Modes of Transportation
Vehicle Safety Rating
When purchasing or leasing a vehicle, its safety rating is an important factor to consider to make an informed choice.
What is a vehicle safety rating?
A safety rating is an assessment of the safety of a vehicle that has been subject to standardized tests.
To find out a vehicle's safety rating
The Insurance Institute for Highway Safety (IIHS) is the reference.
The IIHS is a scientific organization dedicated to reducing deaths, injuries and property damage caused by crashes on U.S. roads. The data it collects can also be used in Canada, because vehicles in both countries are very similar.
On the IIHS Web site, you will find for each vehicle:
- a full report
- details of active and passive safety features:
- active safety features – designed to avoid crashes (stability control, ABS brakes, traction control, braking assistance, etc.)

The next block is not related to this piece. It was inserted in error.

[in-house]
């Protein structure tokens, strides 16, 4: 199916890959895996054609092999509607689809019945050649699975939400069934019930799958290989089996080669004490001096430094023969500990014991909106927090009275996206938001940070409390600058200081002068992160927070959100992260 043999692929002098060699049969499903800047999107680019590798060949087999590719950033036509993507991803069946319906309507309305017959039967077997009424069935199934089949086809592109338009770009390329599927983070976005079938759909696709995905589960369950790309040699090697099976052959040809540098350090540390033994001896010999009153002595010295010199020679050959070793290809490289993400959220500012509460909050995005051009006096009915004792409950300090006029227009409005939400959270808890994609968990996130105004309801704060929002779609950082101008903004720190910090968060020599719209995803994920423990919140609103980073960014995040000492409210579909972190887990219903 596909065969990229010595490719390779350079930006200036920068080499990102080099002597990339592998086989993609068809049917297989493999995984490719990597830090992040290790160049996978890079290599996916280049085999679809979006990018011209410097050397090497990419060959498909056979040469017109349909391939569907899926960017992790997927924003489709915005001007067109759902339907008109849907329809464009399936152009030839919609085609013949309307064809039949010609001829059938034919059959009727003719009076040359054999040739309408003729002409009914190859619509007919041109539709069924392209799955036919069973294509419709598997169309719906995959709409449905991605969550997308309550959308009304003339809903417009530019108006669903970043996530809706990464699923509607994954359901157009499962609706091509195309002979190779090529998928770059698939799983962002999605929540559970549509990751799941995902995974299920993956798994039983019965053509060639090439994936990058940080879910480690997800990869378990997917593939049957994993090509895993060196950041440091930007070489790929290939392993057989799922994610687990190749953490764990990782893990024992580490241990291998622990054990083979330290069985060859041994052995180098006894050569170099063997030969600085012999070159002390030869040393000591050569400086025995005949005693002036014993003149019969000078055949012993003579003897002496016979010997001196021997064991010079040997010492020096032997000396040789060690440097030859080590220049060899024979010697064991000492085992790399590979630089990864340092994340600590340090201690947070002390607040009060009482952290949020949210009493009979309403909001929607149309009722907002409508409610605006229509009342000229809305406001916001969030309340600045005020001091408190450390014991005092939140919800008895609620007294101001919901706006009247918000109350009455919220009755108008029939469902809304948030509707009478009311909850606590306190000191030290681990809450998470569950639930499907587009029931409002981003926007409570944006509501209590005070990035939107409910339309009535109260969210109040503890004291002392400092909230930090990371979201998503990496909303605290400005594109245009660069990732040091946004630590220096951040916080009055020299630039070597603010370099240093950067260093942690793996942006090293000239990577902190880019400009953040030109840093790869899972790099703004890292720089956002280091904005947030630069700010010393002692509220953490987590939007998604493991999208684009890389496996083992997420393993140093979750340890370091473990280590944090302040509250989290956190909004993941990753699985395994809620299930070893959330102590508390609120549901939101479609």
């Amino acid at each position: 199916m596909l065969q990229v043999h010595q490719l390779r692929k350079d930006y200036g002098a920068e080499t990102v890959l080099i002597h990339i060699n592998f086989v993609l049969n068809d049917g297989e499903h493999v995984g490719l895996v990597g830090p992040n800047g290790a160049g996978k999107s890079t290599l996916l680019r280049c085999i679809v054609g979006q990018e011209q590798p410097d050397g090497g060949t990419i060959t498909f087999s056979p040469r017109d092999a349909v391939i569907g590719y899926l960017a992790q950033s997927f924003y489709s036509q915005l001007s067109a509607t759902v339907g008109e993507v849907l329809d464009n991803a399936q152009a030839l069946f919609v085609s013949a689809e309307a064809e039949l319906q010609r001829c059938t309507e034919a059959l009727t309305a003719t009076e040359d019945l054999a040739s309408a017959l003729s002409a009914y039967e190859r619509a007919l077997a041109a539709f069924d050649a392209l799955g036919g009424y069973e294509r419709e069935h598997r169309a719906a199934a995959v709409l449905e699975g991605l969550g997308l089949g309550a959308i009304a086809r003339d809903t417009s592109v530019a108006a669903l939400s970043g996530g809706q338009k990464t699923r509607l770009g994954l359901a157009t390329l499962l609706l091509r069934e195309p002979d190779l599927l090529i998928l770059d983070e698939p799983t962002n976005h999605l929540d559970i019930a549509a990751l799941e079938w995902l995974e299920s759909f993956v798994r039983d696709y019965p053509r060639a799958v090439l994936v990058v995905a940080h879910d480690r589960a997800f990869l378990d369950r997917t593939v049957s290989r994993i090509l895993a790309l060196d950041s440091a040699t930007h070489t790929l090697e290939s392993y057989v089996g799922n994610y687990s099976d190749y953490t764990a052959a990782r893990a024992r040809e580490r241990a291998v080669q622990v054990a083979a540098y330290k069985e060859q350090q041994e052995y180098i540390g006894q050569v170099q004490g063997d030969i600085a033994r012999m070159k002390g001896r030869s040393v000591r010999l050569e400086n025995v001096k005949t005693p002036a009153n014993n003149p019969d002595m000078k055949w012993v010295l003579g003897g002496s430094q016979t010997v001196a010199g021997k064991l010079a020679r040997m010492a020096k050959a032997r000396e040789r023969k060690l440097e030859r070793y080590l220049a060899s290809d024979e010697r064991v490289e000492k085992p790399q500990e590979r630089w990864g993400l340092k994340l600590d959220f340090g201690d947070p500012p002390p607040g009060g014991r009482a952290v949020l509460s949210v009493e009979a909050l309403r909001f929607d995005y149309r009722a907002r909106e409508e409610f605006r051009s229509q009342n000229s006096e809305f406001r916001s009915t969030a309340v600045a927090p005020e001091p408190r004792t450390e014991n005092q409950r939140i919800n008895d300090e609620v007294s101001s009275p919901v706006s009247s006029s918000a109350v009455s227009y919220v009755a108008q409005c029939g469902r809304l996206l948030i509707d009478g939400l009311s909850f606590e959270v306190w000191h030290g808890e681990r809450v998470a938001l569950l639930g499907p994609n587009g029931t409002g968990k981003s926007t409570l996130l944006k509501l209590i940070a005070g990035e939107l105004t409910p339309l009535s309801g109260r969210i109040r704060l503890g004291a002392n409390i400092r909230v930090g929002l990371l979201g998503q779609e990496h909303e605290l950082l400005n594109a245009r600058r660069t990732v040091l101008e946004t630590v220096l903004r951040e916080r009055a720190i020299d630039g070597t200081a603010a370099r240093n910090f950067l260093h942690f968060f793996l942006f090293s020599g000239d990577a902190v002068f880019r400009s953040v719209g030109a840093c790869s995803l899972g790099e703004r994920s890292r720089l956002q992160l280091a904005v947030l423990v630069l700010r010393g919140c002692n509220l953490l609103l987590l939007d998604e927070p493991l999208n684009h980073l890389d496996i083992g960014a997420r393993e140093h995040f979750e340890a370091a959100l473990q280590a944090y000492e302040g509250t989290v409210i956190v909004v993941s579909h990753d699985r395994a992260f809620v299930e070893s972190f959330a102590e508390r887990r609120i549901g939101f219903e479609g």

- passive safety features – designed to mitigate the effects of a crash (seat belts, air bags, crumple zones designed to absorb the energy from the impact during a crash, headrests, etc.)
- videos of the tested and crashed vehicle
How is a vehicle's safety rating determined?
To determine how well a vehicle protects its occupants in the event of a crash, the IIHS assigns the vehicle an overall rating based on its performance in various tests:
- small overlap frontal test, in which one quarter of the vehicle's width strikes a wall
- moderate overlap frontal test, in which half of the vehicle's width strikes a wall
- side crash test
- roof strength test, in which pressure is gradually applied to the roof to measure resistance
- head restraints and seats test, a simulated rear-end crash in which a seat with a head restraint is placed on a sled
- front crash prevention tests
Front crash avoidance
Vehicles are rated based on both their performance in track tests and the technology used to prevent crashes or lessen their severity.
Last update: July 21, 2021